Turkey stock may be to the Thanksgiving feast what Windex was to the movie “My Big Fat Greek Wedding”: A miracle cure-all elixir. So useful is it that journalist Sam Sifton calls it “a Thanksgiving secret weapon” that can carry you from pre-feast prep to the inevitable question of what to do with the leftover carcass days after the holiday.
“Having a lot of turkey stock on hand is crucial to the preparation of a good Thanksgiving meal,” writes Sifton in his new book, “Thanksgiving: How to Cook It Well” (Random House, $18). “It ought to be the first thing you prepare, in fact, on Thursday morning, if not before.”
Sifton, a former New York Times restaurant critic and now the newspaper’s national editor, offers three ways to make turkey stock: quick, serious, and the next day.
1 turkey neck
1 Spanish onion, peeled, cut in half
1 large carrot, peeled, cut into large pieces
1 rib celery, cleaned, cut into large pieces
Put neck, onion, carrot and celery in a medium saucepan; cover with cold water. Place the pot over high heat; heat to a boil. Reduce heat; simmer all day.
2 turkey drumsticks
2 turkey wings
2 large Spanish onions, peeled, cut in half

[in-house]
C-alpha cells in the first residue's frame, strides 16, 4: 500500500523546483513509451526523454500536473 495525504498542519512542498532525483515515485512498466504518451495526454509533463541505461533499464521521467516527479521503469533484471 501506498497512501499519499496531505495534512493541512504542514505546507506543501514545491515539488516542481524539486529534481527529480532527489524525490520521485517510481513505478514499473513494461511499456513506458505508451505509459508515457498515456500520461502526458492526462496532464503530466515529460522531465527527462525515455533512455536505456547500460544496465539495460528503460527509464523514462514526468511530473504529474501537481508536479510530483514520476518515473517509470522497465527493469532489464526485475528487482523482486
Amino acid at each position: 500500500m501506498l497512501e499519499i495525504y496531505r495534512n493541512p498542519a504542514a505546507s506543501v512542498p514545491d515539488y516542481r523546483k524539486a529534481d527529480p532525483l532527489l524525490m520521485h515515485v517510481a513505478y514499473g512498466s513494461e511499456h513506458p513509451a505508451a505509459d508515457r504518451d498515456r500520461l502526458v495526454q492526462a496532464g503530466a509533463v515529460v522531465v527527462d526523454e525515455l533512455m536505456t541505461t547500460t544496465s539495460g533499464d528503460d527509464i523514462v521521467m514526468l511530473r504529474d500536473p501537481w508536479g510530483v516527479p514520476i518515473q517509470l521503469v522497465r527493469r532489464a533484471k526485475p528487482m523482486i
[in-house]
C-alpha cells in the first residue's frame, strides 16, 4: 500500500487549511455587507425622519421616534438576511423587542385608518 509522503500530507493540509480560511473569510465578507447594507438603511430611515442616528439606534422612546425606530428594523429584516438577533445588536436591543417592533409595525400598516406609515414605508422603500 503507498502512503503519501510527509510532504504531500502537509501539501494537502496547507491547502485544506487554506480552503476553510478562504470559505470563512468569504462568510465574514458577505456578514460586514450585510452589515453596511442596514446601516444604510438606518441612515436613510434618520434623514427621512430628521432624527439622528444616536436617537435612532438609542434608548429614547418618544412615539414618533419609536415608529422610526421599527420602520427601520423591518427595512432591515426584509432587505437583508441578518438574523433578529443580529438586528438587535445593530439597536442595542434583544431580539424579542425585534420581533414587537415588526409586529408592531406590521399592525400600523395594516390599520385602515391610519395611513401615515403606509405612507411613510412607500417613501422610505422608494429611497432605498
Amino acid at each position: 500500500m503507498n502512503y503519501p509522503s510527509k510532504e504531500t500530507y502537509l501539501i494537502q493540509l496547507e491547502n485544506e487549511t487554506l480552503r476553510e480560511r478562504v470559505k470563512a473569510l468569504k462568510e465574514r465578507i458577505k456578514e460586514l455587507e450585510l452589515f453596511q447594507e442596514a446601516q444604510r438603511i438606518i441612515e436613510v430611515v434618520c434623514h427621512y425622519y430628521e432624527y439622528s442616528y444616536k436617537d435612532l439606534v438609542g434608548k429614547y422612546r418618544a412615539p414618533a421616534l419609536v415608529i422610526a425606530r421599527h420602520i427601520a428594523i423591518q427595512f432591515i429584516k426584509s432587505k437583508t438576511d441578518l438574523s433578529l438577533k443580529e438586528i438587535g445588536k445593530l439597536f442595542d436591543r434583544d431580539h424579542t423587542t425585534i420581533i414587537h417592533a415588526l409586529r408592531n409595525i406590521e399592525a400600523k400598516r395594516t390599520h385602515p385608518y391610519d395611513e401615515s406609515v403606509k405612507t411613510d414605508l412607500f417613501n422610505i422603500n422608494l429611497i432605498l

2 large carrots, peeled, cut into large pieces
2 ribs celery, cut into large pieces
2 bay leaves
3 sprigs fresh thyme
1 tablespoon cracked black peppercorns
Place turkey parts in a large baking dish; cook in a 400-degree oven until they are golden, with the skin beginning to separate from the end of the drumsticks, about 30 minutes.
Transfer turkey parts and all accumulated fat and juices to a large stockpot. Cover turkey with water; heat to a boil over high heat; reduce heat, cover and simmer for as long as you can manage, even overnight.
Add the vegetables, bay leaves, thyme and pepper; cook, 1 hour; strain stock into a clean container. Cover and place in refrigerator. When cool, pull off the layer of fat on top; discard. Keeps three to four days refrigerated, or freeze and thaw before using. Reheat on Thanksgiving morning and use all day.
Take what remains of your bird and break it up so it can fit into a large stockpot. Add 3 ribs roughly chopped celery and a large Spanish onion cut into quarters. Cover with water. Heat to a boil over high heat; reduce heat to a bare simmer. Cook, barely stirring, at least 4 hours, or overnight. In time the bones will release their marrow and roasted flavor, imparting to the stock a dark and incomparable heartiness.